The prospect of a large part of the crowd having to suffer Hull again on Wednesday was also a potential reason for the lack of enthusiasm in the Spurs support. I, among many others, are getting fed up with teams coming to the Lane just to try to suffocate the life out of a game. It is understandable, with teams not being willing to roll over for Spurs, but then again, it will only pay off in certain circumstances. And Hull failed to gain anything from the game. Some teams will and it is down to AVB to mastermind Tottenham’s play to find a way past such tactics.
The whole thing about the Y word hanging over the club and the fans being monitored for what they sing has had an impact. The Tottenham Hotspur Supporters Trust have made this point in their response to the Head Coach's comments. But the need for a repertoire that avoids using the Y word needn’t mean that we don’t “sing what we want”, but that we change the approach and be the bigger person about this. We can revert to some of our old non Y-word songs or make new ones or even approach the subject in a more oblique way. How about singing “Tottenham, Oh, Tottenham ! Tottenham, Oh, Tottenham ! Tottenham, Oh, Tottenham ! Tottenham Hot-spur !!” to the tune of “Hava Nagila” ?
Stub Hubbers seem to be having a negative impact on the crowd too. Not only do they appear to arrive late, sometime a long time after kick off, leading to fans having to stand to let them in and then others having to stand to see what is going on in the game, but also, it seems that genuine fans who have regular seats have been asked to show their tickets, just because someone turns up with an e-mail printed out saying that those seats are theirs. Some of the Stub Hubbers are tourists (bringing all sorts of prawn sandwich brigade issues), but their presence does not tend to add to the atmospehere generated by the crowd, as they are too interested in having their photo taken with the pitch behind them, while they are holding up a bit of cardboard with some message that is meaningful only to them on it. The sooner we move to our new ground and the stadium isn't sold out, the better.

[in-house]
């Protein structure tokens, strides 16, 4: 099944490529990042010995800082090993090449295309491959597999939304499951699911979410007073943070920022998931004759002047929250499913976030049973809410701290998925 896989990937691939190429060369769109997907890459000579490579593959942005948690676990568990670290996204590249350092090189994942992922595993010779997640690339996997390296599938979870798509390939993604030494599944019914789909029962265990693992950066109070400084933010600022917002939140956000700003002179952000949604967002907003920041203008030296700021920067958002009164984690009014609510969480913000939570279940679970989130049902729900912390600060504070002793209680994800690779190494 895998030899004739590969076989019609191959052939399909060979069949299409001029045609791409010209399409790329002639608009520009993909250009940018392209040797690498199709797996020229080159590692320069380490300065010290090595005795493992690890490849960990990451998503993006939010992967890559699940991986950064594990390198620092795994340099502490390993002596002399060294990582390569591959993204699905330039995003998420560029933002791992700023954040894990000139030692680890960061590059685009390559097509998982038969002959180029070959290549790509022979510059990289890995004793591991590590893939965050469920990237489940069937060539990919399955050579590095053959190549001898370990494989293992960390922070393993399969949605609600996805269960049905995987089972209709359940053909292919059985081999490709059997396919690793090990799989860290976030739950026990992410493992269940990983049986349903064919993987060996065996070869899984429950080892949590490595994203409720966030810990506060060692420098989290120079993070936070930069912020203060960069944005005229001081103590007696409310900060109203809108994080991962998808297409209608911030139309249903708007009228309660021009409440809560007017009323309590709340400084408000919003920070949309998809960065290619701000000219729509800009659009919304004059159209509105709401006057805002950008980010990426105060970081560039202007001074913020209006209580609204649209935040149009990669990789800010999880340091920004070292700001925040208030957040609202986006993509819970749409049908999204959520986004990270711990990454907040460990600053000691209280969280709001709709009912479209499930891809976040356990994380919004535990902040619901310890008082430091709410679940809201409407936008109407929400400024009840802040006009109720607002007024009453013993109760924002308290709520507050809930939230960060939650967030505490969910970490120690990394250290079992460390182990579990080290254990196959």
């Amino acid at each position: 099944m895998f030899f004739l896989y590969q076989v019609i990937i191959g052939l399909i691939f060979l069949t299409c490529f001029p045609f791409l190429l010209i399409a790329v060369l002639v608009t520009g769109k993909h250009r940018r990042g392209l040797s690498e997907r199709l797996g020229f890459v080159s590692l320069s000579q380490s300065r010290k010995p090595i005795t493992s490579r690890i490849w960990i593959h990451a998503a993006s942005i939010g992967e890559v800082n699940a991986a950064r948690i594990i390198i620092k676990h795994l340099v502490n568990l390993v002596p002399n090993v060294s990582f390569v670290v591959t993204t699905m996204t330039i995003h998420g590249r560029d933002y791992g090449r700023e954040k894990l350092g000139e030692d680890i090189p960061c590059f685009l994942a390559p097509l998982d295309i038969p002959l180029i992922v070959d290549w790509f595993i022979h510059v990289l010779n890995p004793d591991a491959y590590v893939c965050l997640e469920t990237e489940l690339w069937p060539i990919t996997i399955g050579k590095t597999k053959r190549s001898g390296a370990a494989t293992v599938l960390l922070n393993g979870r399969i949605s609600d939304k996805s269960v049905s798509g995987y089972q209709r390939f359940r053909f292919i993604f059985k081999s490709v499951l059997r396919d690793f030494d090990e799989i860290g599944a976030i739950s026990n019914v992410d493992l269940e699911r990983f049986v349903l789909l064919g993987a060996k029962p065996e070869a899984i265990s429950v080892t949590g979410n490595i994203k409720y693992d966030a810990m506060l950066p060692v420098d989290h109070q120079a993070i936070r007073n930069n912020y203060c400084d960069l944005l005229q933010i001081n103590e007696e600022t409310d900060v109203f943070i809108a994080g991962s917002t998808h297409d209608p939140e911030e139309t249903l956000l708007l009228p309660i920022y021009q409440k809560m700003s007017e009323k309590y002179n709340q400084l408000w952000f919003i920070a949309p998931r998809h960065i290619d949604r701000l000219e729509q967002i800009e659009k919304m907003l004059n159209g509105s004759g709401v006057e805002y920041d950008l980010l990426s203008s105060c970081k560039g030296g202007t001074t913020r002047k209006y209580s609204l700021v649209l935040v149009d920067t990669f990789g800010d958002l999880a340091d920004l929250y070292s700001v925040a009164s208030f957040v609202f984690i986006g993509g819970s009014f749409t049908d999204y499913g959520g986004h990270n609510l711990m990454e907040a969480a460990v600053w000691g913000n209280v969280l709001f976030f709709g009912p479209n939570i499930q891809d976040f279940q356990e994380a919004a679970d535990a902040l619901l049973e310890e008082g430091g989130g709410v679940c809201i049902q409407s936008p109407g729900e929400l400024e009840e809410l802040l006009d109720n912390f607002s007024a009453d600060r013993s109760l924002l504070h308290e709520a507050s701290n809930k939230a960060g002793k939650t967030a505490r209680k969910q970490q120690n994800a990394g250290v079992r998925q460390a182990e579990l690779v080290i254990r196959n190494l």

The atmosphere for the League Cup tie against the Hull City Tigers will be worse, if AVB thought that was bad. A nothing game in a tournament that is fourth on the list, there will be a large number of fans who do not regularly come to games at the Lane and these matches invariably see these supporters almost expect Tottenham to win in front of them.
I didn't hear any booing, which has been the case in the recent past. So some progress is being made, but I am also not sure that banners (along the lines of 'Arsene Nose') and a big flag will make the chanting better. Perhaps some good old fashioned passion on the field will translate to some passion from the supporters.
|Just seen this article and had a few ideas for
some chants to show that we are multi-faith in these things.
With the furore over the Y word, now we have a
predominantly young side, why don't we refer to the team as "Kids"
?? This would surely be acceptable in this day and age ... or
would it in fact be ageist ??
Benny The Ball